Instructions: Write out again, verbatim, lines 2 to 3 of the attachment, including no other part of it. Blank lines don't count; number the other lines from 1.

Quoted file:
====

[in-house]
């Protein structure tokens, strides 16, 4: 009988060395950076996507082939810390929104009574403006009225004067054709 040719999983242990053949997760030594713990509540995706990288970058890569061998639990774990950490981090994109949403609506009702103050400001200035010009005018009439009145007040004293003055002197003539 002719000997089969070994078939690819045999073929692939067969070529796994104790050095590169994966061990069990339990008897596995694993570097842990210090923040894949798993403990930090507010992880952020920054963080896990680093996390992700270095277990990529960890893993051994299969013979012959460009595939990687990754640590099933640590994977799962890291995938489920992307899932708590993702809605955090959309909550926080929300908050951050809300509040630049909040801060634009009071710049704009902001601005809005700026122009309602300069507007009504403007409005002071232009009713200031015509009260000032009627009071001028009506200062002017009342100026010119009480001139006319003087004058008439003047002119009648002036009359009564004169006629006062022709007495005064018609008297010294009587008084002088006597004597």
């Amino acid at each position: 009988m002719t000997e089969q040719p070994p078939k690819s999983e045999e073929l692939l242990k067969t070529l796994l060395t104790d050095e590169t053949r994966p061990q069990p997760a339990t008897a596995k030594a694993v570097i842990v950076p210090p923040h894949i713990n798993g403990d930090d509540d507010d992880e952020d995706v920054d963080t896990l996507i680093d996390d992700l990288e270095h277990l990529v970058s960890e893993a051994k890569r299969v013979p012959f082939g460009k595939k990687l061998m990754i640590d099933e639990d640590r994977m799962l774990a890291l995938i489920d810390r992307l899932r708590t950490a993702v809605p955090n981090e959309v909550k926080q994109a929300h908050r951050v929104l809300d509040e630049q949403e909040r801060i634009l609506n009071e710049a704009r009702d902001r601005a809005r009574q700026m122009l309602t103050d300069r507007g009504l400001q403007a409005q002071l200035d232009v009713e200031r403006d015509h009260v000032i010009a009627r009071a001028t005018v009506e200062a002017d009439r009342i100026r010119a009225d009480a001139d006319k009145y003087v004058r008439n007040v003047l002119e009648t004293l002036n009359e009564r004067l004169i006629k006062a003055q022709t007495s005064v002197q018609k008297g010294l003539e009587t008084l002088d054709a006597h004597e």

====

């Protein structure tokens, strides 16, 4: 009988060395950076996507082939810390929104009574403006009225004067054709 040719999983242990053949997760030594713990509540995706990288970058890569061998639990774990950490981090994109949403609506009702103050400001200035010009005018009439009145007040004293003055002197003539 002719000997089969070994078939690819045999073929692939067969070529796994104790050095590169994966061990069990339990008897596995694993570097842990210090923040894949798993403990930090507010992880952020920054963080896990680093996390992700270095277990990529960890893993051994299969013979012959460009595939990687990754640590099933640590994977799962890291995938489920992307899932708590993702809605955090959309909550926080929300908050951050809300509040630049909040801060634009009071710049704009902001601005809005700026122009309602300069507007009504403007409005002071232009009713200031015509009260000032009627009071001028009506200062002017009342100026010119009480001139006319003087004058008439003047002119009648002036009359009564004169006629006062022709007495005064018609008297010294009587008084002088006597004597």
């Amino acid at each position: 009988m002719t000997e089969q040719p070994p078939k690819s999983e045999e073929l692939l242990k067969t070529l796994l060395t104790d050095e590169t053949r994966p061990q069990p997760a339990t008897a596995k030594a694993v570097i842990v950076p210090p923040h894949i713990n798993g403990d930090d509540d507010d992880e952020d995706v920054d963080t896990l996507i680093d996390d992700l990288e270095h277990l990529v970058s960890e893993a051994k890569r299969v013979p012959f082939g460009k595939k990687l061998m990754i640590d099933e639990d640590r994977m799962l774990a890291l995938i489920d810390r992307l899932r708590t950490a993702v809605p955090n981090e959309v909550k926080q994109a929300h908050r951050v929104l809300d509040e630049q949403e909040r801060i634009l609506n009071e710049a704009r009702d902001r601005a809005r009574q700026m122009l309602t103050d300069r507007g009504l400001q403007a409005q002071l200035d232009v009713e200031r403006d015509h009260v000032i010009a009627r009071a001028t005018v009506e200062a002017d009439r009342i100026r010119a009225d009480a001139d006319k009145y003087v004058r008439n007040v003047l002119e009648t004293l002036n009359e009564r004067l004169i006629k006062a003055q022709t007495s005064v002197q018609k008297g010294l003539e009587t008084l002088d054709a006597h004597e």